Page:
As an interesting aside, everyone's favorite organic encyclopedic network, Wikipedia, was cleared by the French Courts of libel on Monday on the grounds that the organization is not responsible for the content posted upon its networks by its users. Here's the original detailed article in LeMonde (French), and another brief summary that's been picked up by the American press.
The three plaintiffs in the case claimed that by allowing their sexual orientations to be revealed in an article (which connected them to national gay activist movements), Wikipedia had participated in (or at least facilitated) a sort of editorial defamation and violation of their individual privacies. The Judges ruled that since Wikipedia is a "benevolent construction... [which] exercises no control over the contents of its articles," it isn't held to the same editorial responsibility as are traditional print publications.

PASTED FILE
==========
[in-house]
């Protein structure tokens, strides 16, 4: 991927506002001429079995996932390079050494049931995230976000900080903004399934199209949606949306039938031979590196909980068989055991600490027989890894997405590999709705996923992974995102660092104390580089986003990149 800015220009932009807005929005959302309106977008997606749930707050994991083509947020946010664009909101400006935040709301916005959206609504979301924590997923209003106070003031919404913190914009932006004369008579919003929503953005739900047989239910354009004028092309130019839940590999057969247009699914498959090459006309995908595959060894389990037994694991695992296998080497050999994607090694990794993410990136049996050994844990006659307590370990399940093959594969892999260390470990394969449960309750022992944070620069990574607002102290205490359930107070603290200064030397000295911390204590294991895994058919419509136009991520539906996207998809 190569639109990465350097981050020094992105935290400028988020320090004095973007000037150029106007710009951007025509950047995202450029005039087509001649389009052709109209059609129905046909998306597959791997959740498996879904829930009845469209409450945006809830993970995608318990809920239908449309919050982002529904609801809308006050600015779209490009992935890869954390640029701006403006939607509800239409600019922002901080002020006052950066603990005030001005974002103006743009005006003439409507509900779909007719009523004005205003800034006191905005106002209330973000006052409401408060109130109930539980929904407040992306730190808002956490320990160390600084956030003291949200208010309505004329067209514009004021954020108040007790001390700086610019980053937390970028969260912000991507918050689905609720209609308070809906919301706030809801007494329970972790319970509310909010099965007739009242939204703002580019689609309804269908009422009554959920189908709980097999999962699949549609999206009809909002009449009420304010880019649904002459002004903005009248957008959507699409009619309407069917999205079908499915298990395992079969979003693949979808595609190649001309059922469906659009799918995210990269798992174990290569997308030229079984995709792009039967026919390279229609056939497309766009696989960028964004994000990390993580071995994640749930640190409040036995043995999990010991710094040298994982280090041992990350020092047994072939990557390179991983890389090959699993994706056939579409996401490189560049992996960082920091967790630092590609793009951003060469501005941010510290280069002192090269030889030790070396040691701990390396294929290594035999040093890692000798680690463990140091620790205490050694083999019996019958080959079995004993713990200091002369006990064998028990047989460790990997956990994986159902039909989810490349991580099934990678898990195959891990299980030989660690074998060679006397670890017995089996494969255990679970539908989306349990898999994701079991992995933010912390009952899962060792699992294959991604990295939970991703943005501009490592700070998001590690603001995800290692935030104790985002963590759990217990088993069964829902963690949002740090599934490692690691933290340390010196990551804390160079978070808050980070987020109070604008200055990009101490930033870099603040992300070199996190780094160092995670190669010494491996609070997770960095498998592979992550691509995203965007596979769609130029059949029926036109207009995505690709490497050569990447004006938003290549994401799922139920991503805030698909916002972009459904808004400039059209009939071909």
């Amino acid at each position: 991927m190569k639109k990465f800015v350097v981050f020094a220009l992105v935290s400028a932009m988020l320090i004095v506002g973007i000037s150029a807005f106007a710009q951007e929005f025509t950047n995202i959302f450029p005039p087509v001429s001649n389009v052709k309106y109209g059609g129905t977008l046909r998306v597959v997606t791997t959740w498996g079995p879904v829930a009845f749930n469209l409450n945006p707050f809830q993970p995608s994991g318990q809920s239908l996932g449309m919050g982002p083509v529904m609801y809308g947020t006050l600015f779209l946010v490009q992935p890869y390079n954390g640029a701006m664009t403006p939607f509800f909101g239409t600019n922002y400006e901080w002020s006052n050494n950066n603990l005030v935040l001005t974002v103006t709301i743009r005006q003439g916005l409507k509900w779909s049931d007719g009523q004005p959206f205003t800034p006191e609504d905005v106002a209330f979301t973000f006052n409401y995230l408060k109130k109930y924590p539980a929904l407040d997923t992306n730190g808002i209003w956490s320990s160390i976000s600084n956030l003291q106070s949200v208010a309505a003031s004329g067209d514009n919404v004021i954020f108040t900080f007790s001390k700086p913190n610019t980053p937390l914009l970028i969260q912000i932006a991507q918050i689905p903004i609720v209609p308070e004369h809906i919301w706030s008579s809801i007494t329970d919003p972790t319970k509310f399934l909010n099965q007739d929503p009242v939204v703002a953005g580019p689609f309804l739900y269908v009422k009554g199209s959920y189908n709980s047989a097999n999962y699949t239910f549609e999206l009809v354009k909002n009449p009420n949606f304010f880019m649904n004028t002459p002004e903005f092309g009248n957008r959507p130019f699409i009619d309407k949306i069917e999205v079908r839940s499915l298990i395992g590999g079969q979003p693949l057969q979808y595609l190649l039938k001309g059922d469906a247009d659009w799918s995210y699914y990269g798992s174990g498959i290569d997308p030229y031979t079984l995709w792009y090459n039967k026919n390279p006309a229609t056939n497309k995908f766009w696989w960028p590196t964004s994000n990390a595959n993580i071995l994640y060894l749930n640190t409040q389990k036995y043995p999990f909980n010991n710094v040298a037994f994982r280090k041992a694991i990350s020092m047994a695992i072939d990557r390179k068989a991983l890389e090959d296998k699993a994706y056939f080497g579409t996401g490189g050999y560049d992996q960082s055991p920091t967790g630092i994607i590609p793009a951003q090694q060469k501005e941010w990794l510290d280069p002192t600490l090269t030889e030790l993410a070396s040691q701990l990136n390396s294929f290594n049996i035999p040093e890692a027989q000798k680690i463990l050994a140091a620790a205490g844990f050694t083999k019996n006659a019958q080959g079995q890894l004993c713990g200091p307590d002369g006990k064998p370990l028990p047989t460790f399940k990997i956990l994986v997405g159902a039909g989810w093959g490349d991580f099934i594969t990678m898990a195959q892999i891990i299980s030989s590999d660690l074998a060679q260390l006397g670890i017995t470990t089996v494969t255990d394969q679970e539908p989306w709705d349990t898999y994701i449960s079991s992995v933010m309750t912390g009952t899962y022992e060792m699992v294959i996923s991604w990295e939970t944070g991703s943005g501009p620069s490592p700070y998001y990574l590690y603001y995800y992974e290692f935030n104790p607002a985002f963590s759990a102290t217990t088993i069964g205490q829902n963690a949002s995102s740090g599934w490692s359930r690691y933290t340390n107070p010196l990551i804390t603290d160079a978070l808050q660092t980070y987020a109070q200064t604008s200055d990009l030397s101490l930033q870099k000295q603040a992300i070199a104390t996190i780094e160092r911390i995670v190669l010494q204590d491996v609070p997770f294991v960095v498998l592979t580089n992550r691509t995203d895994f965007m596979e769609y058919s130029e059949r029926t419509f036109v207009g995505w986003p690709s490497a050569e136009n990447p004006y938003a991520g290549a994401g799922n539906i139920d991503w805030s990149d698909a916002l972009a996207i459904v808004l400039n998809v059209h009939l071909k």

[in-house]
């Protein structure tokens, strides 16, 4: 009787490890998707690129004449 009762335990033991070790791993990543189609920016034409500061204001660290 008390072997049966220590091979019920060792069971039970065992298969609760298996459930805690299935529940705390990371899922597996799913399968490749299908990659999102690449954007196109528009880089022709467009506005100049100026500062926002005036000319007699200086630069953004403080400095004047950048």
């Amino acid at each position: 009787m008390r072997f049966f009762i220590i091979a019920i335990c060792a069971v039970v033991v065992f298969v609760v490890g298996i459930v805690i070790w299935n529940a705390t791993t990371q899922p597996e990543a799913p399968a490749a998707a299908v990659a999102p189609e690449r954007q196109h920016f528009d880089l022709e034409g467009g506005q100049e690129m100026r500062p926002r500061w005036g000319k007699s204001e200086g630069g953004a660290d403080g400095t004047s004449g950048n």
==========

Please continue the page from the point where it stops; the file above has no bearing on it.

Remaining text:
The article also notes the importance of the decision before the next municipal elections, since it upholds the right of individuals to post information relating to the candidates on the Wikipedia network. Vive l'E-Citizenship, eh?
Of course, IP addresses are also logged on the site, so the Plaintiff's available recourse is to track down the original posters... though the LeMonde article notes that given the rise of publicly accessible computers and wifi networks, anonymity is still fairly easy to achieve for wouldbe political wikiposters.